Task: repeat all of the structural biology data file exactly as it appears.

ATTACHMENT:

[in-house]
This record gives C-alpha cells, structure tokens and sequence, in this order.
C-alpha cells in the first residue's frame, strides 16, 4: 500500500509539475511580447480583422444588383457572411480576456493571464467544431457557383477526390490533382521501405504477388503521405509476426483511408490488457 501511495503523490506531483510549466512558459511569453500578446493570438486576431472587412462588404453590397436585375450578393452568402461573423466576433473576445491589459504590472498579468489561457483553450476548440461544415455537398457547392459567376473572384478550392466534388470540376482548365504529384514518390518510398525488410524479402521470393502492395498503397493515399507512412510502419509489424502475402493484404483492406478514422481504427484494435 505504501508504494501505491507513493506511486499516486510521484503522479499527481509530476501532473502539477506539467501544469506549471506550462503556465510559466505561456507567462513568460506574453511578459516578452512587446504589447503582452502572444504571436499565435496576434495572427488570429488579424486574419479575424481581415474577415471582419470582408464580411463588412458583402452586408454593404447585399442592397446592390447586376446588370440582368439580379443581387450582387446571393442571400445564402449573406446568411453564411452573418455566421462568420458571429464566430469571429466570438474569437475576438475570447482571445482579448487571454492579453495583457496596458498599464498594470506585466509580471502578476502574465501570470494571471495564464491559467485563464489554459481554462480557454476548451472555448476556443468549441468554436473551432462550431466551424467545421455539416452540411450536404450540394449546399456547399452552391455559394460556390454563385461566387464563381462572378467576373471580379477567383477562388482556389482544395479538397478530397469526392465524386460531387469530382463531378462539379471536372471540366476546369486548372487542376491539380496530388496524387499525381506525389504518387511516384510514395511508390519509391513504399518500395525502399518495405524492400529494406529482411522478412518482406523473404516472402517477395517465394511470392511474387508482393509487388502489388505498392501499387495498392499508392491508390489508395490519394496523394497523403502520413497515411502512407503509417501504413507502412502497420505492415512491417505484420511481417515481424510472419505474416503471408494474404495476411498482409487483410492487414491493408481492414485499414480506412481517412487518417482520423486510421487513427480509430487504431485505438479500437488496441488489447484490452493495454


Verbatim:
[in-house]
This record gives C-alpha cells, structure tokens and sequence, in this order.
C-alpha cells in the first residue's frame, strides 16, 4: 500500500509539475511580447480583422444588383457572411480576456493571464467544431457557383477526390490533382521501405504477388503521405509476426483511408490488457 501511495503523490506531483510549466512558459511569453500578446493570438486576431472587412462588404453590397436585375450578393452568402461573423466576433473576445491589459504590472498579468489561457483553450476548440461544415455537398457547392459567376473572384478550392466534388470540376482548365504529384514518390518510398525488410524479402521470393502492395498503397493515399507512412510502419509489424502475402493484404483492406478514422481504427484494435 505504501508504494501505491507513493506511486499516486510521484503522479499527481509530476501532473502539477506539467501544469506549471506550462503556465510559466505561456507567462513568460506574453511578459516578452512587446504589447503582452502572444504571436499565435496576434495572427488570429488579424486574419479575424481581415474577415471582419470582408464580411463588412458583402452586408454593404447585399442592397446592390447586376446588370440582368439580379443581387450582387446571393442571400445564402449573406446568411453564411452573418455566421462568420458571429464566430469571429466570438474569437475576438475570447482571445482579448487571454492579453495583457496596458498599464498594470506585466509580471502578476502574465501570470494571471495564464491559467485563464489554459481554462480557454476548451472555448476556443468549441468554436473551432462550431466551424467545421455539416452540411450536404450540394449546399456547399452552391455559394460556390454563385461566387464563381462572378467576373471580379477567383477562388482556389482544395479538397478530397469526392465524386460531387469530382463531378462539379471536372471540366476546369486548372487542376491539380496530388496524387499525381506525389504518387511516384510514395511508390519509391513504399518500395525502399518495405524492400529494406529482411522478412518482406523473404516472402517477395517465394511470392511474387508482393509487388502489388505498392501499387495498392499508392491508390489508395490519394496523394497523403502520413497515411502512407503509417501504413507502412502497420505492415512491417505484420511481417515481424510472419505474416503471408494474404495476411498482409487483410492487414491493408481492414485499414480506412481517412487518417482520423486510421487513427480509430487504431485505438479500437488496441488489447484490452493495454